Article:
The tombstone with Tifinagh inscriptions that was found close to El Jadida is pre-Islamic, according to a recent report from the National Institute of Archaeology and Heritage Sciences (INSAP).
Following widespread criticism of the story relic’s veracity, research is still being done to further clarify the stone’s precise dating.
The institution insisted in a statement that a commission of the Regional Directorate of Cultural Heritage and the El Jadida provincial authorities had been fully mobilized for this purpose.
Aboulkacem Chebri, an archaeologist and the director of the Center for Studies and Research on Moroccan-Lusitanian Heritage, told MAP that because the team hasn’t found the discovery site, it’s been challenging for them to conduct their in-depth investigation.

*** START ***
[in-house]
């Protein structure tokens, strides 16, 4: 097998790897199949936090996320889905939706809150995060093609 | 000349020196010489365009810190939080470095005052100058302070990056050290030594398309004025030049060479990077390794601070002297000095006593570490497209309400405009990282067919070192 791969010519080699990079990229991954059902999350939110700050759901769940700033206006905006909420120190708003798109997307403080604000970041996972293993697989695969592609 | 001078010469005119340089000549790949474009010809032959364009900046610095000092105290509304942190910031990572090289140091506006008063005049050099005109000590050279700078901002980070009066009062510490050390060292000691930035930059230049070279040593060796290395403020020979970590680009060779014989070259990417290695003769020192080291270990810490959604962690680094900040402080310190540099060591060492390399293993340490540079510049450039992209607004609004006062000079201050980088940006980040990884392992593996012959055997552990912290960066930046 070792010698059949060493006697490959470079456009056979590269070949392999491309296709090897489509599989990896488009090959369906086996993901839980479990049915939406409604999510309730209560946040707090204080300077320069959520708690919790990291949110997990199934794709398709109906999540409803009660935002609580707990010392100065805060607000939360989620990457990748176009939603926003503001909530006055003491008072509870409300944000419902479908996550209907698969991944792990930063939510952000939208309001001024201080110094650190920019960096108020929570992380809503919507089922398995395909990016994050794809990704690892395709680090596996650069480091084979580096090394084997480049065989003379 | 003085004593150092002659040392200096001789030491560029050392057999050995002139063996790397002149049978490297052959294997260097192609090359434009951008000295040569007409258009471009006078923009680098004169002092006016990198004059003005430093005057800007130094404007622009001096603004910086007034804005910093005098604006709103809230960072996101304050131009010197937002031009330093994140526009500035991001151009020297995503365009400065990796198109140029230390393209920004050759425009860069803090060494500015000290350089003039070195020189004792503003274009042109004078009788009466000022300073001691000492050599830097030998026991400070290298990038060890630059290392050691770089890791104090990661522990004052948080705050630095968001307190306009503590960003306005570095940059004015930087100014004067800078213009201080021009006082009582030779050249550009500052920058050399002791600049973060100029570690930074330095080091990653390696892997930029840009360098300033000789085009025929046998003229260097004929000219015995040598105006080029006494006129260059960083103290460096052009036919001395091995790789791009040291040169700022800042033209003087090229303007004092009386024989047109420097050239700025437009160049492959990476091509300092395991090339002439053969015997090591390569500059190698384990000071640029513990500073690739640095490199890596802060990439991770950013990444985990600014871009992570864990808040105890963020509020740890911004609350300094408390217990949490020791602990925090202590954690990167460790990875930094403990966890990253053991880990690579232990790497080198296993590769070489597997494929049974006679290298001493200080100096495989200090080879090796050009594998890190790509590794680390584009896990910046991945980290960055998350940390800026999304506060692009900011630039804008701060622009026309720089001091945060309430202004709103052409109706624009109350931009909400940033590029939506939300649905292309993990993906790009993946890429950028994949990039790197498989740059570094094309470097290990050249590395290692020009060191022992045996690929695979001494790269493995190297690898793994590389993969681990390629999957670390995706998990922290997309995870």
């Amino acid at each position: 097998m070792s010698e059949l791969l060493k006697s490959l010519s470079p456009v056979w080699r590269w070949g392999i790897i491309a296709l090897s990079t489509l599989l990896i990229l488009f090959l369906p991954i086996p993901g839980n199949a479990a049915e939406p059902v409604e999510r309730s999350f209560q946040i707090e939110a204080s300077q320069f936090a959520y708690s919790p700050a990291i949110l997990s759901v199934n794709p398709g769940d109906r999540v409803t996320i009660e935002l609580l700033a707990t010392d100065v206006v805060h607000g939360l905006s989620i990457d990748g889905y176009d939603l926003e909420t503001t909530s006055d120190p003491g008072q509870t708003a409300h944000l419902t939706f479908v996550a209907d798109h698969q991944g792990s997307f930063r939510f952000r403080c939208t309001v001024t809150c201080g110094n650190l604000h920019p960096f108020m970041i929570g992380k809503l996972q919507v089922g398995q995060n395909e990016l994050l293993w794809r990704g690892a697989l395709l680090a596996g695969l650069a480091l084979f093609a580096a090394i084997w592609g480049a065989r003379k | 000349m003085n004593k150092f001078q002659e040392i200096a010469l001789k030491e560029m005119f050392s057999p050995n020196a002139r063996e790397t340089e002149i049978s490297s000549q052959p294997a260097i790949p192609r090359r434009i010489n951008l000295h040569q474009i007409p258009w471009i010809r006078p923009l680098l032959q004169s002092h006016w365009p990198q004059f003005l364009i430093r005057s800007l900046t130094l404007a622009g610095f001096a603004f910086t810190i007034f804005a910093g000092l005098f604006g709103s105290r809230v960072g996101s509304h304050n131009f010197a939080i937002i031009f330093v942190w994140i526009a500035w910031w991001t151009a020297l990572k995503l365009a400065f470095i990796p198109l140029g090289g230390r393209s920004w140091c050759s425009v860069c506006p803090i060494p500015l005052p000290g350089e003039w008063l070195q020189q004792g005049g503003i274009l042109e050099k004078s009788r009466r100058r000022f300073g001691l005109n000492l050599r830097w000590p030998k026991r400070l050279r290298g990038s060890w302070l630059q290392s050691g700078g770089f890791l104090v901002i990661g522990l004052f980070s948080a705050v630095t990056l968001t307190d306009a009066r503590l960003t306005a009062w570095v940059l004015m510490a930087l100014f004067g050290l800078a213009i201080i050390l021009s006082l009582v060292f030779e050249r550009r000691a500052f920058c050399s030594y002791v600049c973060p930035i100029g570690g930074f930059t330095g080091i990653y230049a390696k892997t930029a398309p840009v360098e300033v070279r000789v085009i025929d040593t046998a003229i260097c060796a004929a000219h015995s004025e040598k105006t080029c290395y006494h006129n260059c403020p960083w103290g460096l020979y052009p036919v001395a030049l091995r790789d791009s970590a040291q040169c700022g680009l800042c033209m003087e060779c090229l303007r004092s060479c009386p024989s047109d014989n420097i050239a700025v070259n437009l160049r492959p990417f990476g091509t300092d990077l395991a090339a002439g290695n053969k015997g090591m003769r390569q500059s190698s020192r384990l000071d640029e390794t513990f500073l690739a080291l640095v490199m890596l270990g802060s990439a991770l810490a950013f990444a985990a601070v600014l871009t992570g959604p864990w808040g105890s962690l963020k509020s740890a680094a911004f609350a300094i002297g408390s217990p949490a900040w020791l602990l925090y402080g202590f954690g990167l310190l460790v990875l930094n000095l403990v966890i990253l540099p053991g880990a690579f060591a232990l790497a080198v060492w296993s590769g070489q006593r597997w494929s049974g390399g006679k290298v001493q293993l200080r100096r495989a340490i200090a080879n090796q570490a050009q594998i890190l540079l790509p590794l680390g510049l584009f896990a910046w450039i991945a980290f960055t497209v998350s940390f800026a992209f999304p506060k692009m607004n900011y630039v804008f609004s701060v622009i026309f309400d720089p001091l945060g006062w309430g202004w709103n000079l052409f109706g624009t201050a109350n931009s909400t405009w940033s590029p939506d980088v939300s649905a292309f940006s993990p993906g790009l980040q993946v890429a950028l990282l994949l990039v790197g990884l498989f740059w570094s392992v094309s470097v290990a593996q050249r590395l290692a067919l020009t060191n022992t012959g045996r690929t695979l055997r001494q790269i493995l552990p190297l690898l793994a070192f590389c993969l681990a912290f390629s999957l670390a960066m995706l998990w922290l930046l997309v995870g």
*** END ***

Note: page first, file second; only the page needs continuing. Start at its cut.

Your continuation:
Abdelaziz El-Khayari, an expert in ancient Amazigh languages who works for INSAP in North Africa, deciphered the texts, which gave us “the chance to revisit our history.”
In its statement, INSAP noted that it was based on El-examination Khayari’s of photographs and emphasized that the tombstone had funerary inscriptions written on it in Libyques and in a vertical line.
These are the ancient Amazigh scripts that gave rise to the modern tifinagh.
The writing is similar to other inscriptions previously found in the areas of Ain Jamaa (southwest of Casablanca), Sidi El Arbi (suburb of Mohammedia), Nkhila (Settat region), and Souk Jamaa (Maaziz), according to the institute.
The Libyan or Punic inscriptions, which are typically Amazigh, date back to a few centuries before Christ, Aboulkacem Chebri emphasized to MAP.
Any new discovery, according to the expert, “reveals new discoveries from these centuries less known to historians and archaeologists.”
The regions that were not under Roman occupation are still not well known,” he continued.
In order to advance the investigations, he therefore pleaded with those who have revealed the discovery to provide a location.